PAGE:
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For Alex, an NHS call centre worker, the signs that coronavirus was back in earnest came when his phone wouldn’t stop ringing.
Over the summer, Alex would log on at home to see 70 or 80 people in the queue for advice on booking an appointment for a Covid test. “You’d get answered in a few minutes,” he said. “Last week, that went up to about 100. By this week it was 1,500.”
On Friday morning, he logged on to see 2,120 contacts on hold, and a wait of more than half an hour for a response that might get the callers nowhere. “We’re selling callers wishes and hopes,” said Alex (not his real name). “We are grossly underprepared … customers are angry. They’re not mad at me, they’re mad at the system.”
The warning lights had been flashing in Downing Street, too, triggering an abrupt reversal of policy that coincided with a Brexit crisis of the government’s own making, leaving ministers fighting Conservative rebellions on two fronts.
All talk of the country tentatively heading towards some kind of normality began to evaporate last weekend as the reality of a Covid resurgence began to bite. With the UK recording nearly 3,000 Covid cases on Sunday, the highest daily total since May, the health secretary, Matt Hancock, concluded that he had to act.
“That Sunday when the numbers came out and it was that dramatic rise, that dramatic increase, things started moving quickly from that,” a Whitehall source told the Guardian. “It was: OK, we’ve got one data point here, we’ve got to look at this very carefully and get the message out.”
Hancock appeared on broadcast news bulletins to issue a warning about the “concerning” increase in the number of new cases. In messaging that would be echoed later in the week by the chief medical officer for England, Chris Whitty, he stressed the importance of preventing the UK from following the same path as other European countries that had failed to stop new outbreaks.
In the following days, officials examined the daily figures to see if the increase would be sustained. By Tuesday, Boris Johnson had concluded that the evidence was clear enough that a new approach was necessary.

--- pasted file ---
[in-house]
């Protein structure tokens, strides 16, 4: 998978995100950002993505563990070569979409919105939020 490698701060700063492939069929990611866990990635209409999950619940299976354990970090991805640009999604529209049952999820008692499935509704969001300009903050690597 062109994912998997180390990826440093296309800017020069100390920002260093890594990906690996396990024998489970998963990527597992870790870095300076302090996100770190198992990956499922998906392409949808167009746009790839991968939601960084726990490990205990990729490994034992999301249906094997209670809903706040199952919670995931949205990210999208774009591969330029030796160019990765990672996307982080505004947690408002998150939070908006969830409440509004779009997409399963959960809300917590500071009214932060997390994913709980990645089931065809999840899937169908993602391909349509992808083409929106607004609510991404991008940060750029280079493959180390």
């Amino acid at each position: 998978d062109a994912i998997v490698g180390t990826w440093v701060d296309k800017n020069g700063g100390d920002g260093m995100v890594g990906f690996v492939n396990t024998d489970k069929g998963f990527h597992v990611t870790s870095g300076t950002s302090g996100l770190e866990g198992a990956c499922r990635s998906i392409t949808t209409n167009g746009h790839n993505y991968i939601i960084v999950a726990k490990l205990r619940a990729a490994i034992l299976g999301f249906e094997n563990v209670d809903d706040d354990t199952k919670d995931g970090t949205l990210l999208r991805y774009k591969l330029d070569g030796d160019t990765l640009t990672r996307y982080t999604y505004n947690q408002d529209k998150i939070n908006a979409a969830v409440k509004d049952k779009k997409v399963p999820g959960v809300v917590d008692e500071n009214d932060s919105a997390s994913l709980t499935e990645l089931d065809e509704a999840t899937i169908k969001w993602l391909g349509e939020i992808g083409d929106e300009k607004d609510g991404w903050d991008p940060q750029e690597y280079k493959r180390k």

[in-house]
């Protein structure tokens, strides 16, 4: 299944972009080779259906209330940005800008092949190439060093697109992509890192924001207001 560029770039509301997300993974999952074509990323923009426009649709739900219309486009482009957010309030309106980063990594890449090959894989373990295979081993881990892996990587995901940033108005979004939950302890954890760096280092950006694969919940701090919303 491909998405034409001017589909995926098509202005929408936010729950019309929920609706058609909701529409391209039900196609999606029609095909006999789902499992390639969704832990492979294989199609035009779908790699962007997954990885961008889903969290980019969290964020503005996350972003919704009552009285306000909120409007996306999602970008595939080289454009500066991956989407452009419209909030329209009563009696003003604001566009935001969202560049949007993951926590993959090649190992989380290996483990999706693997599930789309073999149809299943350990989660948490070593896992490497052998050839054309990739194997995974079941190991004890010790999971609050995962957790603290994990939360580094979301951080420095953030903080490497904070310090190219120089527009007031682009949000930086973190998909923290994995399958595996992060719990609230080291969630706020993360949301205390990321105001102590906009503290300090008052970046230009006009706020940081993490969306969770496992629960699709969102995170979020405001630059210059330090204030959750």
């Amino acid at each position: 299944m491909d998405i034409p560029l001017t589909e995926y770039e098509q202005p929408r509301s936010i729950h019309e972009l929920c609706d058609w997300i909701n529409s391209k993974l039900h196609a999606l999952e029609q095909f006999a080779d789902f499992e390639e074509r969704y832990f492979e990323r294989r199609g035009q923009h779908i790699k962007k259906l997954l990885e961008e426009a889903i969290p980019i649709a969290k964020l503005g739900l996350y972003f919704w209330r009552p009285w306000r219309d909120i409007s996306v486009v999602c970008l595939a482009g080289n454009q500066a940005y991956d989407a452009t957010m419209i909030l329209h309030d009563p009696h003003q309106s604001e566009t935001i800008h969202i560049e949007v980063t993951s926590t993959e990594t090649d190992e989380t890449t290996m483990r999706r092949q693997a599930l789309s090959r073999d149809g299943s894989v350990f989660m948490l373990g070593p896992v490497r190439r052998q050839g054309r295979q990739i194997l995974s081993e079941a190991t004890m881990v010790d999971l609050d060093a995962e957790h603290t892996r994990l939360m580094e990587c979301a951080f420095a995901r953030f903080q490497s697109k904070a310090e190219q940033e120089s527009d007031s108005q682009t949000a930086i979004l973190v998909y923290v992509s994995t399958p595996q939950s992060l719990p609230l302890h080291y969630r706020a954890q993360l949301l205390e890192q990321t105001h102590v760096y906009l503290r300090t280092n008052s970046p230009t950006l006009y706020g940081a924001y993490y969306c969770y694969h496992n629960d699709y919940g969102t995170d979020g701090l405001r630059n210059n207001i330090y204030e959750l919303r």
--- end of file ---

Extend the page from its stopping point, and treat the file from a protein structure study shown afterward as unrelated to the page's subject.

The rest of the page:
On Wednesday, he revived the coronavirus press conference, flanked by Whitty and the chief scientific adviser, Sir Patrick Vallance, and set out a plan intended to offer clarity, simplicity and control after longstanding criticism that the government’s communications were confused. From Monday, with a few narrow exceptions, he said, gatherings of more than six people would be banned in the hope of avoiding a wider second lockdown.
Johnson emphasised that these steps were not a second lockdown but a necessary evil to avoid one. Still, the headlines the next morning warned of the cancellation of Christmas.
On Friday, the figures showed why ministers had begun to panic. The R number across the UK had risen to between 1 and 1.2, and the number of cases in England was estimated to be doubling every 7-8 days.
“It has felt, sometimes, like a lot of people just have their heads in the sand,” a senior NHS manager said. “Maybe this is a bit sooner than we hoped, but it was always going to happen.”
But if healthcare leaders and call centre workers alike saw the surge coming, and behavioural scientists largely backed the belated move to a simpler set of guidelines, some Tory MPs were anything but philosophical about the change.
And with parallel concerns about the government’s “moonshot” £100bn testing plan and the efficacy of the existing track-and-trace system, public and political faith in the government’s handling of the crisis faces perhaps its toughest test yet – at the very moment when its maintenance is most urgently required.
On Friday, Tory-supporting newspapers reported unrest in the cabinet, with Hancock said to have been the only member of the coronavirus strategy committee to have supported the “rule of six” decision – which was strongly backed by Whitty and Vallance.
“Even the PM was initially cautious about taking the limit all the way down to six,” the Daily Mail quoted a source as saying. “The majority view was that this level of social distancing will have a huge impact on people’s lives and the economy. But Hancock got his way.”
Sir Graham Brady, the chair of the influential 1922 Committee of backbench Conservatives, reflected the simmering discontent among MPs. He told the Guardian: “Parliament has been sitting since April and there is simply no reason why these measures cannot be put forward for proper debate, scrutiny and decision by elected parliamentarians. And it is high time the government recognise that. The ‘rule of six’ measures are a massive infringement of normal personal liberty and family life.”